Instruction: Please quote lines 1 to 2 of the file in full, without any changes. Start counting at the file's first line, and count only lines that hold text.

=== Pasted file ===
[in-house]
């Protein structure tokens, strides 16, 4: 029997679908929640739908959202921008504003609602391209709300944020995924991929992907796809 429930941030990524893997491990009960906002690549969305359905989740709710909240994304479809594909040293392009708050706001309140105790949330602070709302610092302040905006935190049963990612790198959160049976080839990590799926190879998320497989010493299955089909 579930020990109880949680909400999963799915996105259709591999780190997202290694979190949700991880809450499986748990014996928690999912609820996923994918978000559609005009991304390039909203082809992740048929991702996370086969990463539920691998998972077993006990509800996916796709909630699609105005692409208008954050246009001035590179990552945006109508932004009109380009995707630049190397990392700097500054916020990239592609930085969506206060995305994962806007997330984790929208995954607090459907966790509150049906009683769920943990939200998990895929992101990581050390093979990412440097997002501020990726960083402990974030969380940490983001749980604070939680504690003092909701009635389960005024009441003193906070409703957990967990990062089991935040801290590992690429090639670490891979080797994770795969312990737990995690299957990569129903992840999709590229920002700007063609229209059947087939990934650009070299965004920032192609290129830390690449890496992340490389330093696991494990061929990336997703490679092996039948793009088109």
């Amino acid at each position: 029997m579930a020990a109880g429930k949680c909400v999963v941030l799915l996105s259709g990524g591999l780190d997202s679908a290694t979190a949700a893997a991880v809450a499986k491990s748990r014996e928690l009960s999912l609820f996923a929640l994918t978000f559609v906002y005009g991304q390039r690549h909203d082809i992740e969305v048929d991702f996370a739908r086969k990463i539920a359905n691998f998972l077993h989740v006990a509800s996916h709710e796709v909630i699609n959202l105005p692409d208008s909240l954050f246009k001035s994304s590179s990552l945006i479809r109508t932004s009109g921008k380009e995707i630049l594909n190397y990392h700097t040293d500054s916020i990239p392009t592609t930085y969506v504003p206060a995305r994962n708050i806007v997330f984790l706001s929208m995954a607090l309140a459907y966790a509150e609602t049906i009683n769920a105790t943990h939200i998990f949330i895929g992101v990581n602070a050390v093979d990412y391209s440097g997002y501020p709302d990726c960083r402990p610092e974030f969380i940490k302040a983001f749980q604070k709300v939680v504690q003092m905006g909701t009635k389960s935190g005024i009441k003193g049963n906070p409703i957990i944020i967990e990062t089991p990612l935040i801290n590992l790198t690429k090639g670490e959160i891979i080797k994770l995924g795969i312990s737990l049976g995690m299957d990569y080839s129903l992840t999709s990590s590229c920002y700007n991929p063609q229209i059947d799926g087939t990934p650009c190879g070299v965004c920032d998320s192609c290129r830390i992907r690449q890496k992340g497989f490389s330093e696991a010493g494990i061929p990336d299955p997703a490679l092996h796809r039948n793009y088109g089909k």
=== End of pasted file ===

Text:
[in-house]
């Protein structure tokens, strides 16, 4: 029997679908929640739908959202921008504003609602391209709300944020995924991929992907796809 429930941030990524893997491990009960906002690549969305359905989740709710909240994304479809594909040293392009708050706001309140105790949330602070709302610092302040905006935190049963990612790198959160049976080839990590799926190879998320497989010493299955089909 579930020990109880949680909400999963799915996105259709591999780190997202290694979190949700991880809450499986748990014996928690999912609820996923994918978000559609005009991304390039909203082809992740048929991702996370086969990463539920691998998972077993006990509800996916796709909630699609105005692409208008954050246009001035590179990552945006109508932004009109380009995707630049190397990392700097500054916020990239592609930085969506206060995305994962806007997330984790929208995954607090459907966790509150049906009683769920943990939200998990895929992101990581050390093979990412440097997002501020990726960083402990974030969380940490983001749980604070939680504690003092909701009635389960005024009441003193906070409703957990967990990062089991935040801290590992690429090639670490891979080797994770795969312990737990995690299957990569129903992840999709590229920002700007063609229209059947087939990934650009070299965004920032192609290129830390690449890496992340490389330093696991494990061929990336997703490679092996039948793009088109």